“Will I like it?” Amada Irma, a young Mexican girl, asks herself. “Will I make new friends?” Young readers will relate to these questions, which exemplify the typical insecurities caused by the uncertainty of relocating to a new place. However, Amada’s questions are framed by the peculiarities of the immigrant experience, which add a new set of concerns: “Will I be able to speak my language? Will I always remember the place where I was born? Who will I become?”
Amada asks and answers these questions while she recounts her family’s journey from JuÃ¡rez to Los Angeles. Her father has lost his job in Mexico, and, motivated by what is best for his family, decides to migrate to where work is available-the United States.
Amada’s diary connects with young readers in her description of the common emotional difficulties of leaving behind a best friend and familiar surroundings. Through her young eyes, the reader learns about the socio-economic factors that cause immigration, and how economic circumstances directly affect families. Amada describes her father’s working conditions as a migrant worker in California and her family’s long wait to receive the “green cards” that will allow them to reunite with him. The girl struggles to maintain the connection between what has been left behind and the new circumstances that lie ahead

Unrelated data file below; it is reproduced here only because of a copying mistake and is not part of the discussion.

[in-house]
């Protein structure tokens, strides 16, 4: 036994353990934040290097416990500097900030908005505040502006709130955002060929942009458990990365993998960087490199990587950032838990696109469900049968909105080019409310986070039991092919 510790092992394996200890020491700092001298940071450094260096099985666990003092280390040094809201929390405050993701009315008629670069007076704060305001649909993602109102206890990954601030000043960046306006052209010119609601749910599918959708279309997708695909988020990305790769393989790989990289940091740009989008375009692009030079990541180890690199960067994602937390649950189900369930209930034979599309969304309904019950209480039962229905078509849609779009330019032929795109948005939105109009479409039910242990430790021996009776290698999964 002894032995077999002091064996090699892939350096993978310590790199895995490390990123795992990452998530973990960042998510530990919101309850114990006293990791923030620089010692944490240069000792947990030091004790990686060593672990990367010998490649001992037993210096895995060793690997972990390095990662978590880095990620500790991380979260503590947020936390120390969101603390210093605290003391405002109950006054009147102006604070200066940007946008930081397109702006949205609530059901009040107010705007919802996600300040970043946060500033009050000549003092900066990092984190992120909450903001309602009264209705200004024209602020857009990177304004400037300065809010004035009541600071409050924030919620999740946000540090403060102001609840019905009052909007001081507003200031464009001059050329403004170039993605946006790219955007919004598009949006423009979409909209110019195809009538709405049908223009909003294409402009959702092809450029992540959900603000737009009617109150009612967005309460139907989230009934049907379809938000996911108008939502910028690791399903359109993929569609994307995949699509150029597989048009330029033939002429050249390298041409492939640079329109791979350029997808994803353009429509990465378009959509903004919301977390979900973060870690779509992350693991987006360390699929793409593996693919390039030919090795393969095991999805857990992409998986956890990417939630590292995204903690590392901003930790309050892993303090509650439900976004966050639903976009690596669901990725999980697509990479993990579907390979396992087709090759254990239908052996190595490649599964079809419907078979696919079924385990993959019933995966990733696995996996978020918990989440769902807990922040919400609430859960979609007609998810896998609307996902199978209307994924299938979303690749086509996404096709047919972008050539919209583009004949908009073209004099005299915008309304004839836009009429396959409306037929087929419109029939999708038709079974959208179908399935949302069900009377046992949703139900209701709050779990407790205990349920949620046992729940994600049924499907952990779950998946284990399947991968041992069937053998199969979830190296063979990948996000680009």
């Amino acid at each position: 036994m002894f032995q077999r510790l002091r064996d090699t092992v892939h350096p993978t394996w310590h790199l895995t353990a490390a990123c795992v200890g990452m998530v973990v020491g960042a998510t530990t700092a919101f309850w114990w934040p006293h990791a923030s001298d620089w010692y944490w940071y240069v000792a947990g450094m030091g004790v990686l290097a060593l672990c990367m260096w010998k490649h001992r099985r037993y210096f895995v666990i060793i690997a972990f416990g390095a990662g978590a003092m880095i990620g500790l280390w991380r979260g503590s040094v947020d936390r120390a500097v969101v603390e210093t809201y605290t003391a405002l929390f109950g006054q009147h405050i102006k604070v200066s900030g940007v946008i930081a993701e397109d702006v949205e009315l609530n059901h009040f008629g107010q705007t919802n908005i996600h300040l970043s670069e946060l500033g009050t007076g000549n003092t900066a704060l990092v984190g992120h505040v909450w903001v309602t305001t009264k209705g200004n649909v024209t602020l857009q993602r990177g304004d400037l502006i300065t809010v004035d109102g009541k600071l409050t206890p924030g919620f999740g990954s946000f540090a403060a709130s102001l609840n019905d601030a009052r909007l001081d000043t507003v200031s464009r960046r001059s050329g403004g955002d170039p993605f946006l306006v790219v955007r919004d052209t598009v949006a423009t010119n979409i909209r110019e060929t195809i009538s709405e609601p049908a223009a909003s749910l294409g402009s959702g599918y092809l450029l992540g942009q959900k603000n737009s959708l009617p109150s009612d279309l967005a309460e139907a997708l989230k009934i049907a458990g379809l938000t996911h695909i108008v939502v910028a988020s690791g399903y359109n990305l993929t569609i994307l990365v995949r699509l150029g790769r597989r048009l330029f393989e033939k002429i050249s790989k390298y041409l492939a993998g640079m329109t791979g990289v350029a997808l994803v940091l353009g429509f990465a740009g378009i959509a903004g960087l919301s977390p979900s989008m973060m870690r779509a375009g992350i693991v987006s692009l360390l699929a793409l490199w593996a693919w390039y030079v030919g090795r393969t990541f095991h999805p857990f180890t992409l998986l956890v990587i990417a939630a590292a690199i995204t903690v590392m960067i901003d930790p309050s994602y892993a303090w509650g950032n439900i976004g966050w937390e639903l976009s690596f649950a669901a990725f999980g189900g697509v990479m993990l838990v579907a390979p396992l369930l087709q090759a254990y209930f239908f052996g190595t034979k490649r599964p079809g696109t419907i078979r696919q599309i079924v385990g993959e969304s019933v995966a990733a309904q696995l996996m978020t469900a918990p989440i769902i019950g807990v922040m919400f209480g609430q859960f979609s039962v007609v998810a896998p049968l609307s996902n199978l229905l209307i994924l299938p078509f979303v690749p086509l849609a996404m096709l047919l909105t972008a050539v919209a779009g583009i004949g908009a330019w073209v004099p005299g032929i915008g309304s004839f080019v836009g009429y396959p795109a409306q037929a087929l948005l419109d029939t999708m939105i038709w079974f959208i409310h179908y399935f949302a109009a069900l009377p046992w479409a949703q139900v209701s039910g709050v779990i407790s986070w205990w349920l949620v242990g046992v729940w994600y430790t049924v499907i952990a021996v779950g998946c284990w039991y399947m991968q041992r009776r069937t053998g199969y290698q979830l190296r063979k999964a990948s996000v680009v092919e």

. This book is based on the author’s own experiences, and she includes a brief account of her own family’s journey to the States when she was five years old. Her previous children’s book, My Very Own Room, also richly illustrated by the same award-winning artist, received several prizes. The vibrant colors in Gonzalez’s full-page illustrations artfully capture the pulse of the story. The wavy, fluid lines transmit a feeling of movement and dynamism that supports the narration’s idea of connecting worlds. While the long text makes this book suitable for an older reader, the warm colors and dynamic illustrations will delight readers of all ages.
Amada’s journaling helps her to bridge her two worlds, and to adhere to the promise she made to her grandmother: “Never forget who you are and where you are from. Keep your language and culture alive in your diary and in your heart.” Written both in Spanish and English, Amada’s text shows that the new language and culture have not displaced the former one, and that the new country has not replaced the old one. Both live simultaneously in her bilingual text. In the last entry she writes that her missed friends and beloved JuÃ¡rez are “here in your pages and in the language I speak, and they are in the memories of my heart.”
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